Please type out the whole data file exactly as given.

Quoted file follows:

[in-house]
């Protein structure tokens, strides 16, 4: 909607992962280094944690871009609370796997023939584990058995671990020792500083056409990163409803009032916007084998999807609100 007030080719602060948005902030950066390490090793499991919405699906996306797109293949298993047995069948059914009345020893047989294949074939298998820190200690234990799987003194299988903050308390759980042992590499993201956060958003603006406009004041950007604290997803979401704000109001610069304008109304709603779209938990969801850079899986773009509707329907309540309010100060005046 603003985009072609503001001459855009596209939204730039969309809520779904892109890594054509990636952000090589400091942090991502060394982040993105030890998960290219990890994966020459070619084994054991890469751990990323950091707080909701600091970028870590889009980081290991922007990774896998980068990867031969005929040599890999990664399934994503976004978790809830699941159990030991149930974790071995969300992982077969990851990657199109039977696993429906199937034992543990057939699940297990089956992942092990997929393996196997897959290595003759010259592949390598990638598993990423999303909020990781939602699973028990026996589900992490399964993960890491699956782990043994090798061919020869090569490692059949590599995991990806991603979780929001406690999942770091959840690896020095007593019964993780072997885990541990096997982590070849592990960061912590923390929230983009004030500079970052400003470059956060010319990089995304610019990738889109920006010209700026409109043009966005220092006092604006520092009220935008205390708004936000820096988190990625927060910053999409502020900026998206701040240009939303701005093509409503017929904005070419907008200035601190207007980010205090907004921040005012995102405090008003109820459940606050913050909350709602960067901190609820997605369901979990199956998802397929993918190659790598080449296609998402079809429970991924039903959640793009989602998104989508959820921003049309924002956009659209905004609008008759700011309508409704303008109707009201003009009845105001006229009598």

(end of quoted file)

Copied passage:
[in-house]
């Protein structure tokens, strides 16, 4: 909607992962280094944690871009609370796997023939584990058995671990020792500083056409990163409803009032916007084998999807609100 007030080719602060948005902030950066390490090793499991919405699906996306797109293949298993047995069948059914009345020893047989294949074939298998820190200690234990799987003194299988903050308390759980042992590499993201956060958003603006406009004041950007604290997803979401704000109001610069304008109304709603779209938990969801850079899986773009509707329907309540309010100060005046 603003985009072609503001001459855009596209939204730039969309809520779904892109890594054509990636952000090589400091942090991502060394982040993105030890998960290219990890994966020459070619084994054991890469751990990323950091707080909701600091970028870590889009980081290991922007990774896998980068990867031969005929040599890999990664399934994503976004978790809830699941159990030991149930974790071995969300992982077969990851990657199109039977696993429906199937034992543990057939699940297990089956992942092990997929393996196997897959290595003759010259592949390598990638598993990423999303909020990781939602699973028990026996589900992490399964993960890491699956782990043994090798061919020869090569490692059949590599995991990806991603979780929001406690999942770091959840690896020095007593019964993780072997885990541990096997982590070849592990960061912590923390929230983009004030500079970052400003470059956060010319990089995304610019990738889109920006010209700026409109043009966005220092006092604006520092009220935008205390708004936000820096988190990625927060910053999409502020900026998206701040240009939303701005093509409503017929904005070419907008200035601190207007980010205090907004921040005012995102405090008003109820459940606050913050909350709602960067901190609820997605369901979990199956998802397929993918190659790598080449296609998402079809429970991924039903959640793009989602998104989508959820921003049309924002956009659209905004609008008759700011309508409704303008109707009201003009009845105001006229009598």